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Raffle for a Green Card: The Diversity Visa Program

After a madman plowed a rented pick-up truck down a bike path along Manhattan’s Hudson River killing eight people and injuring several more in New York’s deadliest terror attack since September 11, 2001, President Donald Trump took to Twitter.  Yes, he took to Twitter.

In a November 1, 2017, tweet, President Trump declared that the terrorist truck driver entered the United States through the Diversity Visa Program and, again, reiterated his plan to shift the America’s immigration system to one that is merit based, rather than a “lottery,” or, yes, a raffle for Lawful Permanent Residence (the “Green Card”).

Political pundits quipped that the President was using the terror attack to advance an anti-immigration political platform.  Others, however, began asking what exactly the Diversity Visa Program is.  Is it really a lottery?  The simple answer: Yes, it is a lottery.  It is a random drawing where the winners step ahead of millions waiting in line for their turn to enter the United States under employment or family immigrant visas.

In 1990, former President George H.W. Bush signed into law the Immigration Act of 1990, which created the “Diversity Immigrant Visa Lottery.”  The purpose was to develop a more diverse immigrant pool by allowing the State Department to offer 50,000 visas each year to immigrants from countries with historically low immigration rates to the United States.  According to State Department statistics, over 1,000,000 immigrants have entered the United States under the Diversity Immigrant Visa Lottery since its 1995 effective date.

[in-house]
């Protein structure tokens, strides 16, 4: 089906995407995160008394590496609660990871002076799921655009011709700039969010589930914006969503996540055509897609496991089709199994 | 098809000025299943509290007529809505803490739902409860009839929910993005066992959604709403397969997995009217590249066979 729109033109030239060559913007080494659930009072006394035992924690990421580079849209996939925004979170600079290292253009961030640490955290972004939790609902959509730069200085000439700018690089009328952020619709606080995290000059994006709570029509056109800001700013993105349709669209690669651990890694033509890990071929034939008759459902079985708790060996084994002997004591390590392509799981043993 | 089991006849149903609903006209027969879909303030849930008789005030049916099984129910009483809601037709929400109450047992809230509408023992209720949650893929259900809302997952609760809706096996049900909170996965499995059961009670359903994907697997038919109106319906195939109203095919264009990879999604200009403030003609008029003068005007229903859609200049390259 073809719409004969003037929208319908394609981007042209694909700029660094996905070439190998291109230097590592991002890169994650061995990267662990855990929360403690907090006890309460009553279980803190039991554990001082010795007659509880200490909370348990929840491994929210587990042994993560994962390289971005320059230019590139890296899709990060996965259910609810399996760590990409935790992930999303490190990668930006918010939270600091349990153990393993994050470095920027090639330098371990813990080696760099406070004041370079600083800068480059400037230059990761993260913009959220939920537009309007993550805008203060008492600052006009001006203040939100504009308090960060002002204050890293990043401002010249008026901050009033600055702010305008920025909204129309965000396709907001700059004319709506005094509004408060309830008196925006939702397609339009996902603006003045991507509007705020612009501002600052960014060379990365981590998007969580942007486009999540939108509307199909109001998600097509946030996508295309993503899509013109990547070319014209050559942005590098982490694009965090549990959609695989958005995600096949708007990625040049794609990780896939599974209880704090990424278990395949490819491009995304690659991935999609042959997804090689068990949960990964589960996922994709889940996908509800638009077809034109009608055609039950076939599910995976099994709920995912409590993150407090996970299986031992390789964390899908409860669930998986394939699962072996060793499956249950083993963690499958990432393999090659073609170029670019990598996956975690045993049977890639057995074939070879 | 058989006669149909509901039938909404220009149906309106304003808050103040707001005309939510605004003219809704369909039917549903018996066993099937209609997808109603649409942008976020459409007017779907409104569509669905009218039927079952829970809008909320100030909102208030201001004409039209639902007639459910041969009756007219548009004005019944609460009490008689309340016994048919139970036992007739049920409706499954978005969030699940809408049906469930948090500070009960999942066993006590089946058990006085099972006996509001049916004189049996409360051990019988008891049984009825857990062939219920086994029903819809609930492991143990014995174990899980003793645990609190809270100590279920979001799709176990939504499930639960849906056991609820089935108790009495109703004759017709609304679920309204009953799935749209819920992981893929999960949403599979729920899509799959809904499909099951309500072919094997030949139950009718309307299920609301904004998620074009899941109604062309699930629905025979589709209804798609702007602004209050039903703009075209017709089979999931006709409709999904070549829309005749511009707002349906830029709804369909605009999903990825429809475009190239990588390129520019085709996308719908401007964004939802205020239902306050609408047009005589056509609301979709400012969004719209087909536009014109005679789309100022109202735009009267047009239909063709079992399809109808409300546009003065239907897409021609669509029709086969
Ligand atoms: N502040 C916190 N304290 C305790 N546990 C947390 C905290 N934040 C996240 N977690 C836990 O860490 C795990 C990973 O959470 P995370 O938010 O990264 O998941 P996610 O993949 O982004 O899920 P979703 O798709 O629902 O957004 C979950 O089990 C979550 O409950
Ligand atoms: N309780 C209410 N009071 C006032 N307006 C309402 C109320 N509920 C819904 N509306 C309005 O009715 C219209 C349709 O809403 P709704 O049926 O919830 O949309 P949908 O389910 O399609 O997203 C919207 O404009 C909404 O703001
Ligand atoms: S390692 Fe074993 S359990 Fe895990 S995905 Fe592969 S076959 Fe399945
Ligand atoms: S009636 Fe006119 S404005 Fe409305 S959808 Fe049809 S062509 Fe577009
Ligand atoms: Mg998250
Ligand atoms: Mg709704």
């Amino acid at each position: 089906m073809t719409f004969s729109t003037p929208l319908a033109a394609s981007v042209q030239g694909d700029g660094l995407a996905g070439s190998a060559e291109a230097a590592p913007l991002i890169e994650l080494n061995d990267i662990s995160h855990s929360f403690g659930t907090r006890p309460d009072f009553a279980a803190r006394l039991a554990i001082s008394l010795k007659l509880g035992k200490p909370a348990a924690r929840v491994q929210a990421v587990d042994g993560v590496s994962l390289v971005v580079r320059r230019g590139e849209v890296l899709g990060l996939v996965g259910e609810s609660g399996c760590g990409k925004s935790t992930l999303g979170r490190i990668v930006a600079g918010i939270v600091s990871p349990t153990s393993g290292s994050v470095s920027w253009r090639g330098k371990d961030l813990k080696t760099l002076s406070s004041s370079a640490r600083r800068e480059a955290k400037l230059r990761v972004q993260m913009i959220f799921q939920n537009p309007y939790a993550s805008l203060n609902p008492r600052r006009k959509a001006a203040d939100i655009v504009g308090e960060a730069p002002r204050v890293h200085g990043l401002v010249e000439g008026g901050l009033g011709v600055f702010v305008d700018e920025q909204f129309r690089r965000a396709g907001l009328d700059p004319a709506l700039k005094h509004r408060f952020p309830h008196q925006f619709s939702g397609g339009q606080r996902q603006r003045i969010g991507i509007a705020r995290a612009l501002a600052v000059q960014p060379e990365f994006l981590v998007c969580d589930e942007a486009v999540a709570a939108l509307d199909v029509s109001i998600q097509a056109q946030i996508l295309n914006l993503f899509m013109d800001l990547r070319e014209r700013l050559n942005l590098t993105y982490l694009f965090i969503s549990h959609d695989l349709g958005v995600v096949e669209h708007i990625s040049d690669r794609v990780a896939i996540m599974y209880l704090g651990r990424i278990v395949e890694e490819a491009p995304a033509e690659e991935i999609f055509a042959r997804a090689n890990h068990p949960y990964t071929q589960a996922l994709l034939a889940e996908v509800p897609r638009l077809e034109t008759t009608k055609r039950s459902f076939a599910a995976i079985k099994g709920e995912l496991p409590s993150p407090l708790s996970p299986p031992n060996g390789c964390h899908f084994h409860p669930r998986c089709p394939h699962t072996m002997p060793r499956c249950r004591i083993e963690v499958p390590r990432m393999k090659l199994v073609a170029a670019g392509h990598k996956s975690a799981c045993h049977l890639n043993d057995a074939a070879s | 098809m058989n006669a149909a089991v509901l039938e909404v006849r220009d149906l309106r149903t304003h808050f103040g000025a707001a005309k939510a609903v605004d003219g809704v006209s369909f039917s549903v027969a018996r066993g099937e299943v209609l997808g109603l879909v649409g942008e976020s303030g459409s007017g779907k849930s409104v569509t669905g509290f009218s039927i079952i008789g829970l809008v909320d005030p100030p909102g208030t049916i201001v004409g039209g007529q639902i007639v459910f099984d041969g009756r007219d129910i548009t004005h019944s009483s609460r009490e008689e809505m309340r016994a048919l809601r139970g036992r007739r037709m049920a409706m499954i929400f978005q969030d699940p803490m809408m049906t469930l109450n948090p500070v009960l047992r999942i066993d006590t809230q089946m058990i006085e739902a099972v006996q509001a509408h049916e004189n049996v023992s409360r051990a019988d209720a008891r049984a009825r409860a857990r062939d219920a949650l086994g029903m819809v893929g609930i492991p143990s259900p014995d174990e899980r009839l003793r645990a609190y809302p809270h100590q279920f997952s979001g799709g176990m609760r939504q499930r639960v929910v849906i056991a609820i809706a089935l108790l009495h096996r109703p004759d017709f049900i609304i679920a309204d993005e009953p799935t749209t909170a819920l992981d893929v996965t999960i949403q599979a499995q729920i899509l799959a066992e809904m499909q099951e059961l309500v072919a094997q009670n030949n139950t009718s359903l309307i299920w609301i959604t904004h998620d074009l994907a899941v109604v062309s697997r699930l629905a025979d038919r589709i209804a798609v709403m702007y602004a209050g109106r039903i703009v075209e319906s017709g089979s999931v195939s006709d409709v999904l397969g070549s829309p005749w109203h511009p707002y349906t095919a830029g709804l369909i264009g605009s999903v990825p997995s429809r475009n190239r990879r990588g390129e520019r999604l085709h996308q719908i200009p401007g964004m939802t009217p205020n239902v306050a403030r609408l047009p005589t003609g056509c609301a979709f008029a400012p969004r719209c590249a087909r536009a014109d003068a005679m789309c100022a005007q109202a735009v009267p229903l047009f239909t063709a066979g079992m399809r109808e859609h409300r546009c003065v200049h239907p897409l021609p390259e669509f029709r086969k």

Every year, individuals from across the world register, without charge, for the lottery through the State Department’s website.  The 50,000 visas are then distributed among six geographic areas, with no more than 3,500 to any single country.  Any lottery player who hails from a country that has had over 50,000 natives immigrate to the United States over the last five years is ineligible for program participation (i.e., Brazil, Canada, China, Colombia, Dominican Republic, El Salvador, India, Jamaica, Mexico, Peru, Philippines, South Korea, United Kingdom, and Vietnam).

Once all lottery participants are registered, the State Department conducts a randomized computer drawing and the lucky 50,000 are selected.

Once picked, the winner need show only that he or she has either (1) successfully completed a formal course of elementary and secondary education comparable to a high school diploma; or (2) at least two years of work experience within the past five years in an occupation that requires at least two years of training or experience to perform.  After a brief security check, the lottery winner is officially a Lawful Permanent Resident.  Yes, that’s all it takes.  Kind of crazy, huh?  It really is a raffle for a green card.

To register for the 2019 Diversity Visa Lottery, visit the State Department’s Diversity Visa Lottery Web Portal.  To learn more about the Diversity Visa Lottery Program or any other immigration matter, feel free to contact me, Raymond G. Lahoud, at rglahoud@nmmlaw.com.